Setback for medical marijuana as California court upholds local ban

Some 200 California cities and towns ban medical marijuana dispensaries, creating regions where patients cannot purchase the drug legally. Advocates want the state to regulate the business.

Jeff Chiu / AP / File
Medical marijuana patient Kevin Brown smelled marijuana available at The Apothecarium Medical Cannabis Dispensary in San Francisco in December 2011. California cities and counties can ban medical marijuana dispensaries, the state's highest court ruled Monday in a unanimous opinion. The California Supreme Court said neither the state's voter-approved law legalizing medical marijuana nor a companion measure adopted by the Legislature prevent local governments from using their land use and zoning powers to prohibit storefront dispensaries.

California’s Supreme Court ruled unanimously Monday that individual cities and towns can ban the medical marijuana dispensaries that have sprouted around the state, dealing a blow to advocates of broader legal access to the drug and invigorating calls for the Legislature to speed measures regulating the business.

Because of the scores of jurisdictions across the state that have already banned the dispensaries, the ruling by the seven justices essentially leaves in place large contiguous tracts of territory where patients with a doctor’s prescription cannot purchase the drug legally.

Some medical marijuana advocates said the ruling made it likely that more cities and towns, angry that the regulatory burden falls on them and not the state, also would enact bans.

In the case before the court, a ban on such dispensaries was imposed by the city of Riverside in 2010. The plaintiff, the Inland Empire Patient's Health and Wellness Center, which was objecting to being shut down, sued the city on the grounds that the ban contravened the state law's objective of "ensuring access to marijuana for the seriously ill who need it in a uniform manner throughout the State."

But in upholding Riverside’s ban, Supreme Court Justice Marvin Baxter wrote: "While some counties and cities might consider themselves well-suited to accommodating medical marijuana dispensaries, conditions in other communities might lead to the reasonable decision that such facilities within their borders, even if carefully sited, well managed, and closely monitored, would present unacceptable local risks and burdens.”

According to Americans for Safe Access, a Washington, D.C., organization that advocates making medical marijuana available to patients, an estimated 200 jurisdictions in California already have such bans on dispensaries, of which more than 1,000 were established in the wake of the 1996 Proposition 215 that made California the first state to legalize medical marijuana.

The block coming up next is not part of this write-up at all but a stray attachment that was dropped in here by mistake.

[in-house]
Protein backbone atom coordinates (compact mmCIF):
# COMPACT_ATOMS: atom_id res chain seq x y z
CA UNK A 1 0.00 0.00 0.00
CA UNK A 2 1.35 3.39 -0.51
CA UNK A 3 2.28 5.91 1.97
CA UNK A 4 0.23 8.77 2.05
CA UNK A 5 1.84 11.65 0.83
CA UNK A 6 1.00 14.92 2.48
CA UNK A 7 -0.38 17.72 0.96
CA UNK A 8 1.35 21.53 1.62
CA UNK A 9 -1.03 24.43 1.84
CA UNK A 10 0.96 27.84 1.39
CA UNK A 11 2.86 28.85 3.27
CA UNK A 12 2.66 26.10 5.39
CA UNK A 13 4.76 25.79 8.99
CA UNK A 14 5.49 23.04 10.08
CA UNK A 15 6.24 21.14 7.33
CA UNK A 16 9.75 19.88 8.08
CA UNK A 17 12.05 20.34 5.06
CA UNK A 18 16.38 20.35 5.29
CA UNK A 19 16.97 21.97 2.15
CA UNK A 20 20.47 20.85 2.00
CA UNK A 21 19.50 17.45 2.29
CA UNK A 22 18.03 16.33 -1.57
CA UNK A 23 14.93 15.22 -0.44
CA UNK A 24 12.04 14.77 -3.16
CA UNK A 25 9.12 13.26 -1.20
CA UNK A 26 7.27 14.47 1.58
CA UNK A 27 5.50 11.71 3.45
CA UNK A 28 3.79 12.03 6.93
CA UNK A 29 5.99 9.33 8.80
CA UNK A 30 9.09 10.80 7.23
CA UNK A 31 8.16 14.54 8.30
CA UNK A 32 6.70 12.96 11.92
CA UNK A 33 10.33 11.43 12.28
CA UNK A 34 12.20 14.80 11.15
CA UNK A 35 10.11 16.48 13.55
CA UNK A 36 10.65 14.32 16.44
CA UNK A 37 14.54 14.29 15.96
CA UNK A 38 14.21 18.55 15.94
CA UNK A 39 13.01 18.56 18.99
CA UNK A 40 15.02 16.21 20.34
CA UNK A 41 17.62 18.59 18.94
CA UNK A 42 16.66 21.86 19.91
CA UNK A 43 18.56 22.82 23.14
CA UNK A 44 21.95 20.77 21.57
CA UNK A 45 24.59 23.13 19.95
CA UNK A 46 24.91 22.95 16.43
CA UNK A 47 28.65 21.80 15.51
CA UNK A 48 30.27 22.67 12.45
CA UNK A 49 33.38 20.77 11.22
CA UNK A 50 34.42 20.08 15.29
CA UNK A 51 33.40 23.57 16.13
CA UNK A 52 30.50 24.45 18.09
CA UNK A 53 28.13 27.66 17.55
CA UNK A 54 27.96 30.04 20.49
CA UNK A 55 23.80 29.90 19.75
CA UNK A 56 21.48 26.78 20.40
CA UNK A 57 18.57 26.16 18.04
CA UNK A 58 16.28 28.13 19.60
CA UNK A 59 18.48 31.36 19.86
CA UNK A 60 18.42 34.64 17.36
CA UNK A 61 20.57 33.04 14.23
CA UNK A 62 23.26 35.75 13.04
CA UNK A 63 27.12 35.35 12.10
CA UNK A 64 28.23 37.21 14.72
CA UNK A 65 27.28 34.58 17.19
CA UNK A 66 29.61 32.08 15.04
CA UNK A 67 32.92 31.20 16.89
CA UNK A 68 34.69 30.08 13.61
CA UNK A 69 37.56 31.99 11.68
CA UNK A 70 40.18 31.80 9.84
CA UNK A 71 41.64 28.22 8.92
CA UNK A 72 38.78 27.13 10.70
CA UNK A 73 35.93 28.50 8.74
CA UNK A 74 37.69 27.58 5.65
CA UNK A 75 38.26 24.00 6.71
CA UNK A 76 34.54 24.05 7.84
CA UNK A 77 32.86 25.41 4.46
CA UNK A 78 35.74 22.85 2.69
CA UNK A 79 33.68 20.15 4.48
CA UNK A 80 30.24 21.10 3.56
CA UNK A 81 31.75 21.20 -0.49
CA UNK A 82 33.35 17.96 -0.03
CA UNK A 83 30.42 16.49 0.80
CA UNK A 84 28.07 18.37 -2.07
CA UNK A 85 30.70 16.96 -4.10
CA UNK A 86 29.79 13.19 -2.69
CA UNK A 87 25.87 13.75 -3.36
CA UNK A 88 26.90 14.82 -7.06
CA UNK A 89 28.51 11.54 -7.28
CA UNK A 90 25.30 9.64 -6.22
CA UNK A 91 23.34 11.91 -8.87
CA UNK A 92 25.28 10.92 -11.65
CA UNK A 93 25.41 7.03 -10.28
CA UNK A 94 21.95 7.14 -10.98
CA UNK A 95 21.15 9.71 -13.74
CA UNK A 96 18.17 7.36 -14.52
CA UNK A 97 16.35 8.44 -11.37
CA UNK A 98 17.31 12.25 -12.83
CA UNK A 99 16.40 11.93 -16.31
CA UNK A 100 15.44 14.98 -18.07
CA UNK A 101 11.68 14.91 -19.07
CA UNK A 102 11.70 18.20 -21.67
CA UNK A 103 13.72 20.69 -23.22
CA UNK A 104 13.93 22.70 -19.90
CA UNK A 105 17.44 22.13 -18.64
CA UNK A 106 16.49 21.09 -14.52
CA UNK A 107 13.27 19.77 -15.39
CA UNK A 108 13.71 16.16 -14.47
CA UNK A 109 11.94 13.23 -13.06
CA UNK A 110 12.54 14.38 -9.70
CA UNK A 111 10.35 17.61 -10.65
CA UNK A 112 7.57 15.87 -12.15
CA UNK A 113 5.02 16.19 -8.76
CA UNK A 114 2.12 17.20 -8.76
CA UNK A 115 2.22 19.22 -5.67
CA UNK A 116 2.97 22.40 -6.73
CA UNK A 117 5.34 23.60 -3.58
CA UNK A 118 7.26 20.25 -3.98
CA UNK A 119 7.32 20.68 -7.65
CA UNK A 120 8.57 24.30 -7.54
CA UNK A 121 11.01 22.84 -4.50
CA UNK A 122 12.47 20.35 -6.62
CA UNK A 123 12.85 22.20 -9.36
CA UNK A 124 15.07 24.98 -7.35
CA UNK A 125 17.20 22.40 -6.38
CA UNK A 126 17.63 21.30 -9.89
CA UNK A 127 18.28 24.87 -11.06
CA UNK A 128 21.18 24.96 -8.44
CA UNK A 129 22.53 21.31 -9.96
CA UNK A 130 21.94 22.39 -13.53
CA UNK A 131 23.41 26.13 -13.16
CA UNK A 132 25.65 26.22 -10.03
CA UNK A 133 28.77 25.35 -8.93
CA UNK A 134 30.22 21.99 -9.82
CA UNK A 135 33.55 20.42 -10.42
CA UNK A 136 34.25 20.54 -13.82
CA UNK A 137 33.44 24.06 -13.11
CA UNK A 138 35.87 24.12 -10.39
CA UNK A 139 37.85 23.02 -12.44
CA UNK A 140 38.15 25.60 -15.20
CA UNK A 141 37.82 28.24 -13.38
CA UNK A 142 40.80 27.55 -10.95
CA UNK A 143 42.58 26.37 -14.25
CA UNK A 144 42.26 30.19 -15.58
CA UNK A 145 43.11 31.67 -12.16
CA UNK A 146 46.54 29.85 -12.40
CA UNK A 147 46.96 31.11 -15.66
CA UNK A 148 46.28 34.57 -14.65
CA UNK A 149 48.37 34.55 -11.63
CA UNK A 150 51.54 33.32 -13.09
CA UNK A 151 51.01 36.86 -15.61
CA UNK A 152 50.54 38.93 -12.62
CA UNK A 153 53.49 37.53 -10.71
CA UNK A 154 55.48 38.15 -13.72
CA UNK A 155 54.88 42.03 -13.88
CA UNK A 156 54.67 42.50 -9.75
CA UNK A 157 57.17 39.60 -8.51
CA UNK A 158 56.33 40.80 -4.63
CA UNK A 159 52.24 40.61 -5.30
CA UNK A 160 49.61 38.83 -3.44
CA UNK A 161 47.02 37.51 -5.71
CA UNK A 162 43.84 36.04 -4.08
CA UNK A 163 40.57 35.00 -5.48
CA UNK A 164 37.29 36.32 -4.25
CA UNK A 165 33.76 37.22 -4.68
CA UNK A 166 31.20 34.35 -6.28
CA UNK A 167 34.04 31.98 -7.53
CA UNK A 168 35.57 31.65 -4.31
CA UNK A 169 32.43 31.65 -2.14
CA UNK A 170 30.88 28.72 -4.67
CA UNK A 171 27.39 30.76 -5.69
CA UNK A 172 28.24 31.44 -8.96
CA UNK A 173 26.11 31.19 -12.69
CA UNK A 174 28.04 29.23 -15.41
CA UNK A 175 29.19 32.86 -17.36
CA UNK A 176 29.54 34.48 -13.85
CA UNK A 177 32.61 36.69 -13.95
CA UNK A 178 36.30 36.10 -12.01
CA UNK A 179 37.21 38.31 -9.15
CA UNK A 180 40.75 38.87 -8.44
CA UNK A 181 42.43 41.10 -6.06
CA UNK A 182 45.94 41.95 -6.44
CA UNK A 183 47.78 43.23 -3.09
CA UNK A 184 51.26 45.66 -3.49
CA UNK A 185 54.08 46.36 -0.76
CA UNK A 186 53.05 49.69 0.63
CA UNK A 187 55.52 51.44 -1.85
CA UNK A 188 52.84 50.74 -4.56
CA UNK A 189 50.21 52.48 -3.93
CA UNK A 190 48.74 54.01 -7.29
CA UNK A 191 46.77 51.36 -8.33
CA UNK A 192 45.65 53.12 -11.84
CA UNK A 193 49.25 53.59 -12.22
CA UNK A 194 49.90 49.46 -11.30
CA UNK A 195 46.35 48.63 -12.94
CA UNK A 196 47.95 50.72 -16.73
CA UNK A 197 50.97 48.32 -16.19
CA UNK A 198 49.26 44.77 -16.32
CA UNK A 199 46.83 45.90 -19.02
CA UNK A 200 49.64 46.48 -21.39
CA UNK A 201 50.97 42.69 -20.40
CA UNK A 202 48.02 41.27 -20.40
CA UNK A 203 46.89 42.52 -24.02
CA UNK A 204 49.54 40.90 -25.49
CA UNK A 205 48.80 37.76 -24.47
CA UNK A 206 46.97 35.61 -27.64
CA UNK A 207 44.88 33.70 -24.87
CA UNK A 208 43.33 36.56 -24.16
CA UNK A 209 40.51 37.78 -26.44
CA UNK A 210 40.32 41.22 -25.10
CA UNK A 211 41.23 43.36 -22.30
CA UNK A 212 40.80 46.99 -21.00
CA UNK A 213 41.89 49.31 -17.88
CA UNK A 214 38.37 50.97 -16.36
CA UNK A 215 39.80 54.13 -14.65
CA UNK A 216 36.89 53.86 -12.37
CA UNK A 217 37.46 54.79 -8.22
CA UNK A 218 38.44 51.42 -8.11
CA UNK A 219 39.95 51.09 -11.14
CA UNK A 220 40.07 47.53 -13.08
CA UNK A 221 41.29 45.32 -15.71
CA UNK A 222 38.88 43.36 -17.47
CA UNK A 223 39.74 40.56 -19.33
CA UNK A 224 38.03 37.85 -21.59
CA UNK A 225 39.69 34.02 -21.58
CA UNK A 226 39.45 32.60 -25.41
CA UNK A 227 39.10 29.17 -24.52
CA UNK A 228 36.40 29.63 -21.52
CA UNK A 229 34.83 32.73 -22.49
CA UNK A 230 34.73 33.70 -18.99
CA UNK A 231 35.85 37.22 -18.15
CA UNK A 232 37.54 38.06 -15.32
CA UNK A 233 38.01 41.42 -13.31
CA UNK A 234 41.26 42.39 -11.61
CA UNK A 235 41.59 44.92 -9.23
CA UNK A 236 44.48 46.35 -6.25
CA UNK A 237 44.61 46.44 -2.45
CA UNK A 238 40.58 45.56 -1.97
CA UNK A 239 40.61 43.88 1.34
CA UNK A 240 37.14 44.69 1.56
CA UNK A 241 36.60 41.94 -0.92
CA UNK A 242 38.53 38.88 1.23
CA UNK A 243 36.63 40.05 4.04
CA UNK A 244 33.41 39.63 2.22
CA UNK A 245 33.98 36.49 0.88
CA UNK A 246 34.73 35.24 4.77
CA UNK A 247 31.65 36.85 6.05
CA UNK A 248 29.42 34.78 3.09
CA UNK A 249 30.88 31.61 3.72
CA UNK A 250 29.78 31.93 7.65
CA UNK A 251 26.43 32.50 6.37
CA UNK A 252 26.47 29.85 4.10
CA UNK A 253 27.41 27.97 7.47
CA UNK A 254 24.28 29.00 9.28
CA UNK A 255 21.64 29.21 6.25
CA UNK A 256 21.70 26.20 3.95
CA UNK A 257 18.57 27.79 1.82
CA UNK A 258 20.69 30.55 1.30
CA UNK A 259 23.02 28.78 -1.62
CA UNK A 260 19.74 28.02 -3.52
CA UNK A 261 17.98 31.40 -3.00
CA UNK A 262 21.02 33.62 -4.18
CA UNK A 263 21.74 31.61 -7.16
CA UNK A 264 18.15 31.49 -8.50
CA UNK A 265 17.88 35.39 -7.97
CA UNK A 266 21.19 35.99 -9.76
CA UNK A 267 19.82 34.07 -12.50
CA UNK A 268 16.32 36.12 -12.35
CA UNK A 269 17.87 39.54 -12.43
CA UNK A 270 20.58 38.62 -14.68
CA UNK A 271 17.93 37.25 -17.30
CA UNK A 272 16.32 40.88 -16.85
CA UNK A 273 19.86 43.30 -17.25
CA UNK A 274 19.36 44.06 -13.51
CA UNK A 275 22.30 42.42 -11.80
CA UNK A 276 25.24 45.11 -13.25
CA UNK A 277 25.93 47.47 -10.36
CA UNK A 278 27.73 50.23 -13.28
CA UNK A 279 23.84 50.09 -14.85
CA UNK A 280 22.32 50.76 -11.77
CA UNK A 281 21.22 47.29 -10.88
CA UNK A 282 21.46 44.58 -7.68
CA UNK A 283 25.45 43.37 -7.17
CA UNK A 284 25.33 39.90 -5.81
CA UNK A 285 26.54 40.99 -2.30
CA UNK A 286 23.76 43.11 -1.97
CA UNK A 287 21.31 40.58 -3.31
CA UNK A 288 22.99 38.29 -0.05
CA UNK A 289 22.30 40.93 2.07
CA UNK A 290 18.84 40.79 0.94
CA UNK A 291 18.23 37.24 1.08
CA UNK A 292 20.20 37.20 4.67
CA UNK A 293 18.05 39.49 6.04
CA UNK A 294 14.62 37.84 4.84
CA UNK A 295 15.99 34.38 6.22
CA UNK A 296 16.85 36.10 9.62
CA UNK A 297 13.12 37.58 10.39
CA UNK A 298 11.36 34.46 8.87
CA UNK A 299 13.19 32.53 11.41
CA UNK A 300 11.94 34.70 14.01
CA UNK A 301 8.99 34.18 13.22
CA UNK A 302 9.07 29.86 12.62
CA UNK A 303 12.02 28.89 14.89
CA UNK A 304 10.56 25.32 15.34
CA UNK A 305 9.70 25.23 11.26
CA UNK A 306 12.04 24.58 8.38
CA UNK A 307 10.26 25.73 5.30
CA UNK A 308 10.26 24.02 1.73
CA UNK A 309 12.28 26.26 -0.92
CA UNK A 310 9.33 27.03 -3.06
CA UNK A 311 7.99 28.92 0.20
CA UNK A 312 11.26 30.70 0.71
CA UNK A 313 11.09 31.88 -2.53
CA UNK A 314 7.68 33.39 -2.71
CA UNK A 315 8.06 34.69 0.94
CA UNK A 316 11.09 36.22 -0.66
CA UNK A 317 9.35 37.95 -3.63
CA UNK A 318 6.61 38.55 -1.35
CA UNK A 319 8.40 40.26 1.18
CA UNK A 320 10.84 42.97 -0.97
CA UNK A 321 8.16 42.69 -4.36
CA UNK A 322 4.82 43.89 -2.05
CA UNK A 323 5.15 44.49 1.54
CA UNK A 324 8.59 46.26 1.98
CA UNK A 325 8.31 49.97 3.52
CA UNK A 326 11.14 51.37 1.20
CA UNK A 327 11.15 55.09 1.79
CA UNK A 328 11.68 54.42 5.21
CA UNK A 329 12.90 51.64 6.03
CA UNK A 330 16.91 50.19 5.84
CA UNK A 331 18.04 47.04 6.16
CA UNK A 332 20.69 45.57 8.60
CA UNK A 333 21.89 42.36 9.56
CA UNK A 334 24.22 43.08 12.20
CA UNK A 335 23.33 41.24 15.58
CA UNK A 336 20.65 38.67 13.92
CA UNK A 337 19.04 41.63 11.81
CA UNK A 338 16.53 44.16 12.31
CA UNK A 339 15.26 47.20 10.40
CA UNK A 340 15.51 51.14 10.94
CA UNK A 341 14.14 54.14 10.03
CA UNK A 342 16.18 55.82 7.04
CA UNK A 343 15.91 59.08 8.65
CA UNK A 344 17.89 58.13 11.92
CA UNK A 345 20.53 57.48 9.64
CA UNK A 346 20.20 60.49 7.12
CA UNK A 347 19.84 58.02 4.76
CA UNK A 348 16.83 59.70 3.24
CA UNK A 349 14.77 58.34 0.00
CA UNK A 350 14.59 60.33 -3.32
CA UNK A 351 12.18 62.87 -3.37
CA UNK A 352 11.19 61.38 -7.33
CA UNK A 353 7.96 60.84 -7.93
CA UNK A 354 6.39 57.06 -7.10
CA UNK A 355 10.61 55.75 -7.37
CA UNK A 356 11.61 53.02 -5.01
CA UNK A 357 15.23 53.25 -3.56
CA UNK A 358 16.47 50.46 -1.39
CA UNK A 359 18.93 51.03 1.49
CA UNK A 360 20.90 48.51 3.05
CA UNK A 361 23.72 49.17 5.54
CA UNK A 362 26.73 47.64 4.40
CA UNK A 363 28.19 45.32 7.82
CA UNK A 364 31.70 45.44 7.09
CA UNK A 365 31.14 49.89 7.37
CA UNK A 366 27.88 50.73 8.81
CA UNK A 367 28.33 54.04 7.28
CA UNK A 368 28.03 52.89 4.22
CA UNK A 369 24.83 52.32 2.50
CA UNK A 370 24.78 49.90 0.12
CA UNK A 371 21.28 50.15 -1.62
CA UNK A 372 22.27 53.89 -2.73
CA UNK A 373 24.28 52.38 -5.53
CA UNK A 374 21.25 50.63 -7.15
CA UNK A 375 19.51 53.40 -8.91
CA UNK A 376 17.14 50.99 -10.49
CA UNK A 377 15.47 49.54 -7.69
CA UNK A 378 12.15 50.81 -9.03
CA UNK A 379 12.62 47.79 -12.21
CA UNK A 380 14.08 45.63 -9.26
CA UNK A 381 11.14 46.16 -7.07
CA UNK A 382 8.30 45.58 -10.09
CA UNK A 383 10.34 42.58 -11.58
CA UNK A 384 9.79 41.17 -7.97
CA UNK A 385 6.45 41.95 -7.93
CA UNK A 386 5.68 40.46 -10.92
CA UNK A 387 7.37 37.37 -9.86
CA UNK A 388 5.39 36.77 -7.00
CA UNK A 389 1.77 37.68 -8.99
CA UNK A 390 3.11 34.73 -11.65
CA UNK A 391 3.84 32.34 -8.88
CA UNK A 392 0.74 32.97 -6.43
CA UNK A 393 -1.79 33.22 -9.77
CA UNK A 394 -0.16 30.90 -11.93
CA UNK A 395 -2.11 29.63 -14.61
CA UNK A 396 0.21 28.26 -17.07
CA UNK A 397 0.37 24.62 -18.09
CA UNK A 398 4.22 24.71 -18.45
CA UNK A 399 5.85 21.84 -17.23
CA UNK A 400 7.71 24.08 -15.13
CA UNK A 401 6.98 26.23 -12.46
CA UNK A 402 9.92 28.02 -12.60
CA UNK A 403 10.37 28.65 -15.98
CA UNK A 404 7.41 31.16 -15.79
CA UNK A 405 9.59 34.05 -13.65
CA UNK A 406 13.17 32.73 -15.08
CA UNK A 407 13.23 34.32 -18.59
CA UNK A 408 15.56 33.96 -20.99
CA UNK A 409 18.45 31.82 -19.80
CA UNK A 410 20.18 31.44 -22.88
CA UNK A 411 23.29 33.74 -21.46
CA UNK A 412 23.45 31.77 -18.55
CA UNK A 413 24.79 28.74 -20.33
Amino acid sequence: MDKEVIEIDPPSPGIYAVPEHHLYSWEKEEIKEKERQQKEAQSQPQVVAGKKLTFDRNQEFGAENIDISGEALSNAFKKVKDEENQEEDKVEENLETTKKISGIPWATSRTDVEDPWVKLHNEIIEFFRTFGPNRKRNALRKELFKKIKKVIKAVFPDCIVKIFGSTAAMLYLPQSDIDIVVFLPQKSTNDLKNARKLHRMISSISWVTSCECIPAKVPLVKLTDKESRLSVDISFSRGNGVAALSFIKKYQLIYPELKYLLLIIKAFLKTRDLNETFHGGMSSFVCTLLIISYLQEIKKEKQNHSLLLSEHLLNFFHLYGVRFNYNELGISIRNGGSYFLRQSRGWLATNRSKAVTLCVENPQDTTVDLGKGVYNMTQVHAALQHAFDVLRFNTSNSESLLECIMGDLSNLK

Kris Hermes, a spokesman for Americans for Safe Access, says the challenge for California lawmakers already examining legislation to regulate the business is to ensure a “more equitable spread of availability of these dispensaries to people so there are not huge pockets without access.” Currently, he adds, “the entire Central Valley” has no such legal dispensary.

"While the California Supreme Court ruling ignores the needs of thousands of patients across the state, it simply maintains the status quo," said Joe Elford, chief counsel with Americans for Safe Access, which filed an amicus “friend of the court” brief in the Riverside case. "Notably, the High Court deferred to the State Legislature to establish a clearer regulatory system for the distribution of medical marijuana, which advocates and state officials are currently working on."

Another call for statewide regulation of medical marijuana came from the Drug Policy Alliance, which called such regulation “the only way to protect patients.”

“While there are more than 50 localities within California that have adopted ordinances that comprehensively and successfully regulate medical marijuana and provide meaningful patient access,” the Drug Policy Alliance said, “many others have enacted bans over frustration and hostility at the burden of medical marijuana regulation falling at the local level. It is likely that the court’s decision today, absent action by the state Legislature, will lead to more localities enacting bans.”

Karen O’Keefe, director of state policies for the Marijuana Policy Project, called the ruling “disappointing to those of us who simply want to have access to improve the quality of our lives. Now, we have the option of going to the criminal market or depend on our own green thumbs.”

But Ms. O’Keefe and other marijuana advocates are emphasizing a portion of the Monday ruling in which the justices said “nothing prevents future efforts by the Legislature, or by the People, to adopt a different approach.”

“We want to seize on the silver lining here in that there is an opportunity for the Legislature to get rid of the dysfunctional patchwork system that exists around medical marijuana in California and adopt clear regulations that will equitably provide access to the hundreds of thousands here that want medical marijuana,” Mr. Hermes, the Americans for Safe Access spokesman, says.

National marijuana organizations say the ruling has no implication for other states, but simply pushes California to do what Prop. 215 was supposed to do in the first place.

“This ruling once again emphasizes the need for state lawmakers to fulfill the mandate of Proposition 215, which calls for the state government ‘to implement a plan for the safe and affordable distribution of marijuana to all patients in medical need of marijuana,’ ” says Paul Armentano, deputy director for the National Organization for the Reform of Marijuana Laws.

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